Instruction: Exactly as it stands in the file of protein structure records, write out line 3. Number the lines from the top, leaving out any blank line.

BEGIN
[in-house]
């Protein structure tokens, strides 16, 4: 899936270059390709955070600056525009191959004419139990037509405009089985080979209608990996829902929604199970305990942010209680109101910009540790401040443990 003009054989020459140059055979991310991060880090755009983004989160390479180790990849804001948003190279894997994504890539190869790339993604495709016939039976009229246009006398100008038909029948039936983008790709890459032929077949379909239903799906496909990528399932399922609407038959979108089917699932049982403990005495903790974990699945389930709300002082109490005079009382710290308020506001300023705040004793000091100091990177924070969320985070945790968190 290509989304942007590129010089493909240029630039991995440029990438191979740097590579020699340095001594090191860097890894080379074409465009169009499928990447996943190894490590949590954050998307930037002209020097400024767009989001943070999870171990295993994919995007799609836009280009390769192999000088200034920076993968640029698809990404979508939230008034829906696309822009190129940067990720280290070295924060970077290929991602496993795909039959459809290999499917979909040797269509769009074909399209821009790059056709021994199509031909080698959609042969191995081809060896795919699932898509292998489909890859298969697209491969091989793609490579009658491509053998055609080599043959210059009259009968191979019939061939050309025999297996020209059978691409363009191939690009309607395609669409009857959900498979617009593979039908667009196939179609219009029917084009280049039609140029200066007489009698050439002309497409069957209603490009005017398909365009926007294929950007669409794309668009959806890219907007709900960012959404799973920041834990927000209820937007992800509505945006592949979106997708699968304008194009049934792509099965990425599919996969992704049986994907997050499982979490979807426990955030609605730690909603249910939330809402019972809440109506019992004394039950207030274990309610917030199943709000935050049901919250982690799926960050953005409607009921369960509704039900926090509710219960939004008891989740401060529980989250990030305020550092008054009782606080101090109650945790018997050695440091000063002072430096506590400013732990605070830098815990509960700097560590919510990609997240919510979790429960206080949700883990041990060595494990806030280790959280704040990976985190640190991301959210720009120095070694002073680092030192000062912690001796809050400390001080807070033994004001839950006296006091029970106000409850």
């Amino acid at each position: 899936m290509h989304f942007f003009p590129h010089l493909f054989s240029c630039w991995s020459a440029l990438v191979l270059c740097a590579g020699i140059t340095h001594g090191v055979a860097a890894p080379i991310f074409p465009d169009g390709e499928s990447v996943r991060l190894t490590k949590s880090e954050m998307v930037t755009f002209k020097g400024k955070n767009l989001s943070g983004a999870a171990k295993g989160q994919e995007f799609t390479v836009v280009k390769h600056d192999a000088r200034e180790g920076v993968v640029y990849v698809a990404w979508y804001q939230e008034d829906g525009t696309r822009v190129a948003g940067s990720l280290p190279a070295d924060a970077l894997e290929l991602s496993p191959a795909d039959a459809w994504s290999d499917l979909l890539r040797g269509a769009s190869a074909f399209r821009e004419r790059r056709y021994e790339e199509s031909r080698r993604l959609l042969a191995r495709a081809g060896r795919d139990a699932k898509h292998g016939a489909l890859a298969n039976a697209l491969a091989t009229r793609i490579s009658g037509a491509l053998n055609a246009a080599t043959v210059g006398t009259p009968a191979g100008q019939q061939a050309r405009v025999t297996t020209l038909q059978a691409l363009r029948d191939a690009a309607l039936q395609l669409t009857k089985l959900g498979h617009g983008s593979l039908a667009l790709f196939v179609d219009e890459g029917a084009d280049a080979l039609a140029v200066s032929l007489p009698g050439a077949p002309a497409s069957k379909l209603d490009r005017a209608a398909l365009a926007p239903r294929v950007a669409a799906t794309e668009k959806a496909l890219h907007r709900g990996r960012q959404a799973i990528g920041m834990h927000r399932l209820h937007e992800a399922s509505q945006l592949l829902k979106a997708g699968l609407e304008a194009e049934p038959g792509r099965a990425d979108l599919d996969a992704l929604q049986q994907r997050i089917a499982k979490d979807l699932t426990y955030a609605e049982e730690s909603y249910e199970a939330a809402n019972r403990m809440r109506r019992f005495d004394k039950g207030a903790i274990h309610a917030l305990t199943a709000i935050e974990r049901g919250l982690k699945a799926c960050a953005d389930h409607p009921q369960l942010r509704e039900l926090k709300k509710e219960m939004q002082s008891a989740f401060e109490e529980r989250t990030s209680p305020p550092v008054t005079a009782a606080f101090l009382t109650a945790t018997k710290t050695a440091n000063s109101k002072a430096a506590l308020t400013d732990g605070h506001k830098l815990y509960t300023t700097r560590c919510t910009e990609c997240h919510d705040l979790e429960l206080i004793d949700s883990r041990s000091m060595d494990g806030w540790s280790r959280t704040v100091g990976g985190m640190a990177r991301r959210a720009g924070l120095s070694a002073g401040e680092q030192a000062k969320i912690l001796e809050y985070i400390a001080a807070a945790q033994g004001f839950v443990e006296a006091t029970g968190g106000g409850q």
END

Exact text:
């Amino acid at each position: 899936m290509h989304f942007f003009p590129h010089l493909f054989s240029c630039w991995s020459a440029l990438v191979l270059c740097a590579g020699i140059t340095h001594g090191v055979a860097a890894p080379i991310f074409p465009d169009g390709e499928s990447v996943r991060l190894t490590k949590s880090e954050m998307v930037t755009f002209k020097g400024k955070n767009l989001s943070g983004a999870a171990k295993g989160q994919e995007f799609t390479v836009v280009k390769h600056d192999a000088r200034e180790g920076v993968v640029y990849v698809a990404w979508y804001q939230e008034d829906g525009t696309r822009v190129a948003g940067s990720l280290p190279a070295d924060a970077l894997e290929l991602s496993p191959a795909d039959a459809w994504s290999d499917l979909l890539r040797g269509a769009s190869a074909f399209r821009e004419r790059r056709y021994e790339e199509s031909r080698r993604l959609l042969a191995r495709a081809g060896r795919d139990a699932k898509h292998g016939a489909l890859a298969n039976a697209l491969a091989t009229r793609i490579s009658g037509a491509l053998n055609a246009a080599t043959v210059g006398t009259p009968a191979g100008q019939q061939a050309r405009v025999t297996t020209l038909q059978a691409l363009r029948d191939a690009a309607l039936q395609l669409t009857k089985l959900g498979h617009g983008s593979l039908a667009l790709f196939v179609d219009e890459g029917a084009d280049a080979l039609a140029v200066s032929l007489p009698g050439a077949p002309a497409s069957k379909l209603d490009r005017a209608a398909l365009a926007p239903r294929v950007a669409a799906t794309e668009k959806a496909l890219h907007r709900g990996r960012q959404a799973i990528g920041m834990h927000r399932l209820h937007e992800a399922s509505q945006l592949l829902k979106a997708g699968l609407e304008a194009e049934p038959g792509r099965a990425d979108l599919d996969a992704l929604q049986q994907r997050i089917a499982k979490d979807l699932t426990y955030a609605e049982e730690s909603y249910e199970a939330a809402n019972r403990m809440r109506r019992f005495d004394k039950g207030a903790i274990h309610a917030l305990t199943a709000i935050e974990r049901g919250l982690k699945a799926c960050a953005d389930h409607p009921q369960l942010r509704e039900l926090k709300k509710e219960m939004q002082s008891a989740f401060e109490e529980r989250t990030s209680p305020p550092v008054t005079a009782a606080f101090l009382t109650a945790t018997k710290t050695a440091n000063s109101k002072a430096a506590l308020t400013d732990g605070h506001k830098l815990y509960t300023t700097r560590c919510t910009e990609c997240h919510d705040l979790e429960l206080i004793d949700s883990r041990s000091m060595d494990g806030w540790s280790r959280t704040v100091g990976g985190m640190a990177r991301r959210a720009g924070l120095s070694a002073g401040e680092q030192a000062k969320i912690l001796e809050y985070i400390a001080a807070a945790q033994g004001f839950v443990e006296a006091t029970g968190g106000g409850q």